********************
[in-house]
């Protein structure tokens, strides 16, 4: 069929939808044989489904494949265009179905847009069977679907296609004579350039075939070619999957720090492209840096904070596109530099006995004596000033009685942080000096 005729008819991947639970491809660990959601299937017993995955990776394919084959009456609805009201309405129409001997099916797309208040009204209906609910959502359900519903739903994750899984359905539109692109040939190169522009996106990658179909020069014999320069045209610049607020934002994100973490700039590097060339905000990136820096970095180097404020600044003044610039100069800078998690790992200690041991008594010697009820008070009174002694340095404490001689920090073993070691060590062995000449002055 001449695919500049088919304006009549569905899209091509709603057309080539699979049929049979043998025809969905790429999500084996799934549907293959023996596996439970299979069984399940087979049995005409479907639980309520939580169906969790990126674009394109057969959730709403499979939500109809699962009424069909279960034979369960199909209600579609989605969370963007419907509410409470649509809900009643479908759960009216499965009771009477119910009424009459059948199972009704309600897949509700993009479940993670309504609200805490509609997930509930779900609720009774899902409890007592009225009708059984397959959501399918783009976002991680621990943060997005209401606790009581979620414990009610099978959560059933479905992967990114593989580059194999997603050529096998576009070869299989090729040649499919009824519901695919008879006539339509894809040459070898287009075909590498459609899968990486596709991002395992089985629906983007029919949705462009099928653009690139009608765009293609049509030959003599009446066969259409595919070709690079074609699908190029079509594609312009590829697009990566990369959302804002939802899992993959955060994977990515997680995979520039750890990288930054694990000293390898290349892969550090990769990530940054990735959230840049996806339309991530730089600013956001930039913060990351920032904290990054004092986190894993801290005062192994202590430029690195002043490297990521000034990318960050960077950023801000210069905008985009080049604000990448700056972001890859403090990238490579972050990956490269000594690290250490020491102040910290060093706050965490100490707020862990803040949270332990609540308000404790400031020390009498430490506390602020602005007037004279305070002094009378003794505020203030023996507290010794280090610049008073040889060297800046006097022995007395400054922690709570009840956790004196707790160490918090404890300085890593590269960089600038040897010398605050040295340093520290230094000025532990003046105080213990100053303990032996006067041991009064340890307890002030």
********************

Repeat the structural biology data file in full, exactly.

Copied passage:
[in-house]
């Protein structure tokens, strides 16, 4: 069929939808044989489904494949265009179905847009069977679907296609004579350039075939070619999957720090492209840096904070596109530099006995004596000033009685942080000096 005729008819991947639970491809660990959601299937017993995955990776394919084959009456609805009201309405129409001997099916797309208040009204209906609910959502359900519903739903994750899984359905539109692109040939190169522009996106990658179909020069014999320069045209610049607020934002994100973490700039590097060339905000990136820096970095180097404020600044003044610039100069800078998690790992200690041991008594010697009820008070009174002694340095404490001689920090073993070691060590062995000449002055 001449695919500049088919304006009549569905899209091509709603057309080539699979049929049979043998025809969905790429999500084996799934549907293959023996596996439970299979069984399940087979049995005409479907639980309520939580169906969790990126674009394109057969959730709403499979939500109809699962009424069909279960034979369960199909209600579609989605969370963007419907509410409470649509809900009643479908759960009216499965009771009477119910009424009459059948199972009704309600897949509700993009479940993670309504609200805490509609997930509930779900609720009774899902409890007592009225009708059984397959959501399918783009976002991680621990943060997005209401606790009581979620414990009610099978959560059933479905992967990114593989580059194999997603050529096998576009070869299989090729040649499919009824519901695919008879006539339509894809040459070898287009075909590498459609899968990486596709991002395992089985629906983007029919949705462009099928653009690139009608765009293609049509030959003599009446066969259409595919070709690079074609699908190029079509594609312009590829697009990566990369959302804002939802899992993959955060994977990515997680995979520039750890990288930054694990000293390898290349892969550090990769990530940054990735959230840049996806339309991530730089600013956001930039913060990351920032904290990054004092986190894993801290005062192994202590430029690195002043490297990521000034990318960050960077950023801000210069905008985009080049604000990448700056972001890859403090990238490579972050990956490269000594690290250490020491102040910290060093706050965490100490707020862990803040949270332990609540308000404790400031020390009498430490506390602020602005007037004279305070002094009378003794505020203030023996507290010794280090610049008073040889060297800046006097022995007395400054922690709570009840956790004196707790160490918090404890300085890593590269960089600038040897010398605050040295340093520290230094000025532990003046105080213990100053303990032996006067041991009064340890307890002030």